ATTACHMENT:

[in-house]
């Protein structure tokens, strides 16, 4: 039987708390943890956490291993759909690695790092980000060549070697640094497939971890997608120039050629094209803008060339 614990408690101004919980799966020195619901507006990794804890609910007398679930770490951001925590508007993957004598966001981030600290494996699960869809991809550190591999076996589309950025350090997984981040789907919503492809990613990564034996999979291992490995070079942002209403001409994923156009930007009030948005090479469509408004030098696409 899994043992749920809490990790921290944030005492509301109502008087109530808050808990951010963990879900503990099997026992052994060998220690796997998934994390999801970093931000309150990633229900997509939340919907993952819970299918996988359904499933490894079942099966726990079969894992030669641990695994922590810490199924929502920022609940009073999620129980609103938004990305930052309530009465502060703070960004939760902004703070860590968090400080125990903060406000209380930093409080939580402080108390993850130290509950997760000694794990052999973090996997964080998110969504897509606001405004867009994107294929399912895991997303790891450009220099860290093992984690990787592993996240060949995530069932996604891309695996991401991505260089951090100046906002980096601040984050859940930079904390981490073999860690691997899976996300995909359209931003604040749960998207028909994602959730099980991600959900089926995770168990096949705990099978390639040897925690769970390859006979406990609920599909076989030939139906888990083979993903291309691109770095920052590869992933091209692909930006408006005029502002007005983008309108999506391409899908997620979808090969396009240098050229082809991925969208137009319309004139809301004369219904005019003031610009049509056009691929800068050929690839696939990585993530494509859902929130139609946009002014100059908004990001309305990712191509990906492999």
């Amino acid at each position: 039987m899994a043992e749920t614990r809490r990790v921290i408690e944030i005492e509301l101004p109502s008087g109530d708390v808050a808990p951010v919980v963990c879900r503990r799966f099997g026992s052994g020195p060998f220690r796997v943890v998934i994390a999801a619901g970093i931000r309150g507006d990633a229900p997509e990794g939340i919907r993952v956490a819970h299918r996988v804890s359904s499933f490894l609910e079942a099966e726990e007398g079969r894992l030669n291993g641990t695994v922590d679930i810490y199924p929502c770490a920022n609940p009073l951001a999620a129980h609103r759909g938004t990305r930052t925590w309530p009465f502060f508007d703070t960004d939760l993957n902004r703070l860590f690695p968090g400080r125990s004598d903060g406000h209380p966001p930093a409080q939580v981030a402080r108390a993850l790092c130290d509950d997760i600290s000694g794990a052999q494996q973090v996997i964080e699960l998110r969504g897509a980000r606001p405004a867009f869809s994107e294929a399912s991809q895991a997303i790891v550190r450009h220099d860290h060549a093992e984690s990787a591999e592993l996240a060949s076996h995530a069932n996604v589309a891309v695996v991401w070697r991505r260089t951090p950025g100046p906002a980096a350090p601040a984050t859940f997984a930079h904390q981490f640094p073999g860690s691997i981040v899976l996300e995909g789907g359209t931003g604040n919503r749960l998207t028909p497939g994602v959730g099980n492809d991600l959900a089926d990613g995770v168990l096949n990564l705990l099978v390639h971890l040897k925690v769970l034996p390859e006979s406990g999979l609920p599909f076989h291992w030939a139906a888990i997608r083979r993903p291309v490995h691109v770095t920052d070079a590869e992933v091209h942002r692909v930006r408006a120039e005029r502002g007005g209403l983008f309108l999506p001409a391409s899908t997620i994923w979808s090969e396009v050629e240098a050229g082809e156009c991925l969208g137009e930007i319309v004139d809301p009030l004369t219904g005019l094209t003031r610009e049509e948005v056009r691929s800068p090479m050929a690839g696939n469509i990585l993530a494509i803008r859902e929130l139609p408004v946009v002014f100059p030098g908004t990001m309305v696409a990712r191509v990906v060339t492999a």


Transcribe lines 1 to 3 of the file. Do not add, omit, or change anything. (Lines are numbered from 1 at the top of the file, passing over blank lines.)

[in-house]
């Protein structure tokens, strides 16, 4: 039987708390943890956490291993759909690695790092980000060549070697640094497939971890997608120039050629094209803008060339 614990408690101004919980799966020195619901507006990794804890609910007398679930770490951001925590508007993957004598966001981030600290494996699960869809991809550190591999076996589309950025350090997984981040789907919503492809990613990564034996999979291992490995070079942002209403001409994923156009930007009030948005090479469509408004030098696409 899994043992749920809490990790921290944030005492509301109502008087109530808050808990951010963990879900503990099997026992052994060998220690796997998934994390999801970093931000309150990633229900997509939340919907993952819970299918996988359904499933490894079942099966726990079969894992030669641990695994922590810490199924929502920022609940009073999620129980609103938004990305930052309530009465502060703070960004939760902004703070860590968090400080125990903060406000209380930093409080939580402080108390993850130290509950997760000694794990052999973090996997964080998110969504897509606001405004867009994107294929399912895991997303790891450009220099860290093992984690990787592993996240060949995530069932996604891309695996991401991505260089951090100046906002980096601040984050859940930079904390981490073999860690691997899976996300995909359209931003604040749960998207028909994602959730099980991600959900089926995770168990096949705990099978390639040897925690769970390859006979406990609920599909076989030939139906888990083979993903291309691109770095920052590869992933091209692909930006408006005029502002007005983008309108999506391409899908997620979808090969396009240098050229082809991925969208137009319309004139809301004369219904005019003031610009049509056009691929800068050929690839696939990585993530494509859902929130139609946009002014100059908004990001309305990712191509990906492999």
């Amino acid at each position: 039987m899994a043992e749920t614990r809490r990790v921290i408690e944030i005492e509301l101004p109502s008087g109530d708390v808050a808990p951010v919980v963990c879900r503990r799966f099997g026992s052994g020195p060998f220690r796997v943890v998934i994390a999801a619901g970093i931000r309150g507006d990633a229900p997509e990794g939340i919907r993952v956490a819970h299918r996988v804890s359904s499933f490894l609910e079942a099966e726990e007398g079969r894992l030669n291993g641990t695994v922590d679930i810490y199924p929502c770490a920022n609940p009073l951001a999620a129980h609103r759909g938004t990305r930052t925590w309530p009465f502060f508007d703070t960004d939760l993957n902004r703070l860590f690695p968090g400080r125990s004598d903060g406000h209380p966001p930093a409080q939580v981030a402080r108390a993850l790092c130290d509950d997760i600290s000694g794990a052999q494996q973090v996997i964080e699960l998110r969504g897509a980000r606001p405004a867009f869809s994107e294929a399912s991809q895991a997303i790891v550190r450009h220099d860290h060549a093992e984690s990787a591999e592993l996240a060949s076996h995530a069932n996604v589309a891309v695996v991401w070697r991505r260089t951090p950025g100046p906002a980096a350090p601040a984050t859940f997984a930079h904390q981490f640094p073999g860690s691997i981040v899976l996300e995909g789907g359209t931003g604040n919503r749960l998207t028909p497939g994602v959730g099980n492809d991600l959900a089926d990613g995770v168990l096949n990564l705990l099978v390639h971890l040897k925690v769970l034996p390859e006979s406990g999979l609920p599909f076989h291992w030939a139906a888990i997608r083979r993903p291309v490995h691109v770095t920052d070079a590869e992933v091209h942002r692909v930006r408006a120039e005029r502002g007005g209403l983008f309108l999506p001409a391409s899908t997620i994923w979808s090969e396009v050629e240098a050229g082809e156009c991925l969208g137009e930007i319309v004139d809301p009030l004369t219904g005019l094209t003031r610009e049509e948005v056009r691929s800068p090479m050929a690839g696939n469509i990585l993530a494509i803008r859902e929130l139609p408004v946009v002014f100059p030098g908004t990001m309305v696409a990712r191509v990906v060339t492999a």